In Boston, Jewish Community Stands with Israel
BOSTON -- The Boston Jewish community stood in solidarity with their brothers and sisters in Israel Sunday after four Israelis were killed in a barrage of rocket attacks in Gaza -- the first Israeli fatalities from rocket fire since a 2014 war.
“We stand with them as they face the terror of another day of sirens, as they rush to bomb shelters, not knowing whether their homes or loved ones will be safe,” said Marc Baker, president and CEO of Combined Jewish Philanthropies of Greater Boston.
Palestinian terror organizations, Hamas and the Islamic Jihad initiated attacks from the Gaza Strip, resulting in a massive shelling on Israeli towns and villages. Israel has carried out numerous retaliatory strikes against militants in Gaza.
As Israel pounded Gaza with airstrikes, the Palestinian death toll rose to 23, including two pregnant women and two babies. At least eight of the dead were Islamic Jihad militants.
With Palestinian militants threatening to send rockets deeper into Israel and Israeli reinforcements massing near the Gaza frontier, the fighting showed no signs of slowing down.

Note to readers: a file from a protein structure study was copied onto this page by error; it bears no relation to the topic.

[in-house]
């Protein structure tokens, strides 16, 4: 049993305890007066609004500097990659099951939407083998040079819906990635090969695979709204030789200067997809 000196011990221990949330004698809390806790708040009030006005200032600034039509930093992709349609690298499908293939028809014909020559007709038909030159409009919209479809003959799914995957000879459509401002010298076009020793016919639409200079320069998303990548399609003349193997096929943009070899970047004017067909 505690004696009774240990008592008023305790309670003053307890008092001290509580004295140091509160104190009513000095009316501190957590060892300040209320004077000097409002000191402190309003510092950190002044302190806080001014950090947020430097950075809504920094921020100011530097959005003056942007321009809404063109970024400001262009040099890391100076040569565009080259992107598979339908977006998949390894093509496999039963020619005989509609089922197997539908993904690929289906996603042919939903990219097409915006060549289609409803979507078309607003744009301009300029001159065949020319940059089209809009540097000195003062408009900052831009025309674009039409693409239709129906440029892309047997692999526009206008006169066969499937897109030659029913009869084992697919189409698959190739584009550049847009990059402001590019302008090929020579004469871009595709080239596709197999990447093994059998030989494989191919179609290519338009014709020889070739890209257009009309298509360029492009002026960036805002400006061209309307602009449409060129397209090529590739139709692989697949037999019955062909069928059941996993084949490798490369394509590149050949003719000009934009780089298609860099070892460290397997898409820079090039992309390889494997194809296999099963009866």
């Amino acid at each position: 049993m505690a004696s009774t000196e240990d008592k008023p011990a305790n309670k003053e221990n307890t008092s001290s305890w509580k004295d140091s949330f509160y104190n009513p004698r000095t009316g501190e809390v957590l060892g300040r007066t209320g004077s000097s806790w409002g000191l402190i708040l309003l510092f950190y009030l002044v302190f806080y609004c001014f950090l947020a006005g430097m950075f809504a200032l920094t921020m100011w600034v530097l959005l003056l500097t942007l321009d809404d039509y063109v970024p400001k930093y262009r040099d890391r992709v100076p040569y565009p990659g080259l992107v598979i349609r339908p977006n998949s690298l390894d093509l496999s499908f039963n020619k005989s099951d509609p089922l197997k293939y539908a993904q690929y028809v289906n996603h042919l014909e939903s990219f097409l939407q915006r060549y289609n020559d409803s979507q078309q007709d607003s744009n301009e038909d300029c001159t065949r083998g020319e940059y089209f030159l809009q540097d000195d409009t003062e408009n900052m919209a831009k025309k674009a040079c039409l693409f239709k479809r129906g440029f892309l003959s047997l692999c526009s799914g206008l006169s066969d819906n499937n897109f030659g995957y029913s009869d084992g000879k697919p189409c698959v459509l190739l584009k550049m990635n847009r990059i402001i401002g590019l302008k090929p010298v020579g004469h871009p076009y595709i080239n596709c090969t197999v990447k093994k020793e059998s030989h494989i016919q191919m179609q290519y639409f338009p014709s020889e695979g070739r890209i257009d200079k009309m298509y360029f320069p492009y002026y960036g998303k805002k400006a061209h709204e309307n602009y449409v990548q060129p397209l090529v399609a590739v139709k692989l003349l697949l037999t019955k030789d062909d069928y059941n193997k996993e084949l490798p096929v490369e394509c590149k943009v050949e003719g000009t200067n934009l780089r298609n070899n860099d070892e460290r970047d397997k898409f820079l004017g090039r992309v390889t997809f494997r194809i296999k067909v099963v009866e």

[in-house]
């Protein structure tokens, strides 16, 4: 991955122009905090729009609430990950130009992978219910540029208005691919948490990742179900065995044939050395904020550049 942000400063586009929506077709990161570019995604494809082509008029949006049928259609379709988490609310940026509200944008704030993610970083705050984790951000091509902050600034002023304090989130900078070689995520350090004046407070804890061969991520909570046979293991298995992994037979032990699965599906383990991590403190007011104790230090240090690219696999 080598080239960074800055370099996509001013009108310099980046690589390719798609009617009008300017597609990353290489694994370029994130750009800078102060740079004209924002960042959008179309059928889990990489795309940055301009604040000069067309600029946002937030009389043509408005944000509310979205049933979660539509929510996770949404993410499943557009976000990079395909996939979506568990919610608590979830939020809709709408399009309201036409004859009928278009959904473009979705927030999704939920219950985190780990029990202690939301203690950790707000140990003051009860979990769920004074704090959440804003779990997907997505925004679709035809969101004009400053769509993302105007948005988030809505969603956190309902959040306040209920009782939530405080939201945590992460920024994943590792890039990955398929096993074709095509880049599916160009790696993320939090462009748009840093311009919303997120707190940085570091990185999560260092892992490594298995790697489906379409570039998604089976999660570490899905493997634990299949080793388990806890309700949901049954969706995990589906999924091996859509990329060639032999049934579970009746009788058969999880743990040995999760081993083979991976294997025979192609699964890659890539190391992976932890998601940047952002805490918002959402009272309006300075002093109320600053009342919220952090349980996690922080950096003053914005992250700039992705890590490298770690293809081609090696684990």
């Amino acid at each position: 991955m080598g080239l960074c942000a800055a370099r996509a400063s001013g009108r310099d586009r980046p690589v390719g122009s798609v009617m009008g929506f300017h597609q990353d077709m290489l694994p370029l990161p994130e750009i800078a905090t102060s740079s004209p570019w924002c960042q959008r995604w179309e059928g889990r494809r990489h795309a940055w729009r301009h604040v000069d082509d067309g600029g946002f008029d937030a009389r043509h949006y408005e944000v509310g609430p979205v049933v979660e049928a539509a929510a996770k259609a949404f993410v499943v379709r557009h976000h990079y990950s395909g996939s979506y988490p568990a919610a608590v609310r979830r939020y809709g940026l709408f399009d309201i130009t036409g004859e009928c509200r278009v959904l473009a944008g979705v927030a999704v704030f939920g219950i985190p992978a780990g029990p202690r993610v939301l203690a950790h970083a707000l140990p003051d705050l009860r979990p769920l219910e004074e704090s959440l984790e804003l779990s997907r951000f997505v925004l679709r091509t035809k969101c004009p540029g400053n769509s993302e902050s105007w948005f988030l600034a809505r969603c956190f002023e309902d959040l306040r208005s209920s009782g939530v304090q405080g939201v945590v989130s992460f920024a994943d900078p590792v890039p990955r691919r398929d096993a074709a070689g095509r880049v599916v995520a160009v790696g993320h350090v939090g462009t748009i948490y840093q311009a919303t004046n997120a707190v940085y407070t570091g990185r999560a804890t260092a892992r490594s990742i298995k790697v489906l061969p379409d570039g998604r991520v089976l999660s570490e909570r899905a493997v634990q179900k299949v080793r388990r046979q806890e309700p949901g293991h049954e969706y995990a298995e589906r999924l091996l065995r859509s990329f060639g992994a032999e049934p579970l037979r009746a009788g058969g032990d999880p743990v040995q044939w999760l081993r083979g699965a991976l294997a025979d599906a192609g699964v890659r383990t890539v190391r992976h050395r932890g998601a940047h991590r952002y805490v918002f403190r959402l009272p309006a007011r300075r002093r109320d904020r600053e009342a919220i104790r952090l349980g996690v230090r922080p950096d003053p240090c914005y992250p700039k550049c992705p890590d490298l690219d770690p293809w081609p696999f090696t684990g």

“This weekend Jews were killed for nothing more than wanting to live free in their own homeland,” said Jeremy Burton, executive director of the Jewish Community Relations Council of Greater Boston. “A lot of innocent people, both Israelis and Palestinians, are dying because of the actions of these terrorist organizations.”
The terrorists are “choosing to wage war rather than build peace,” he added.
Later this week, Israel marks Memorial Day -- one of the most solemn days of the year -- and its festive Independence Day. Prolonged fighting could overshadow these important occasions and deter foreign tourists.
“Everyone in Israel, we are worried,” said Ambassador Zeev Boker, the consul general of Israel to New England, who is based in Boston. He has a wife and children in Modiin, a city in central Israel between Jerusalem and Tel Aviv.
Despite this weekend’s violence, Boker said he’s “optimistic” for peace.
“I do think there is hope for co-existence, for peace with our neighbors,” he said.
The responsibility falls on everyone -- the U.N., western powers and Gulf states -- to support the Gazan people, Burton said.
“I hope very quickly we can get back to amplifying the voices of those who want peace, and those who want a better future for themselves,” he said.
This report includes material from the Associated Press.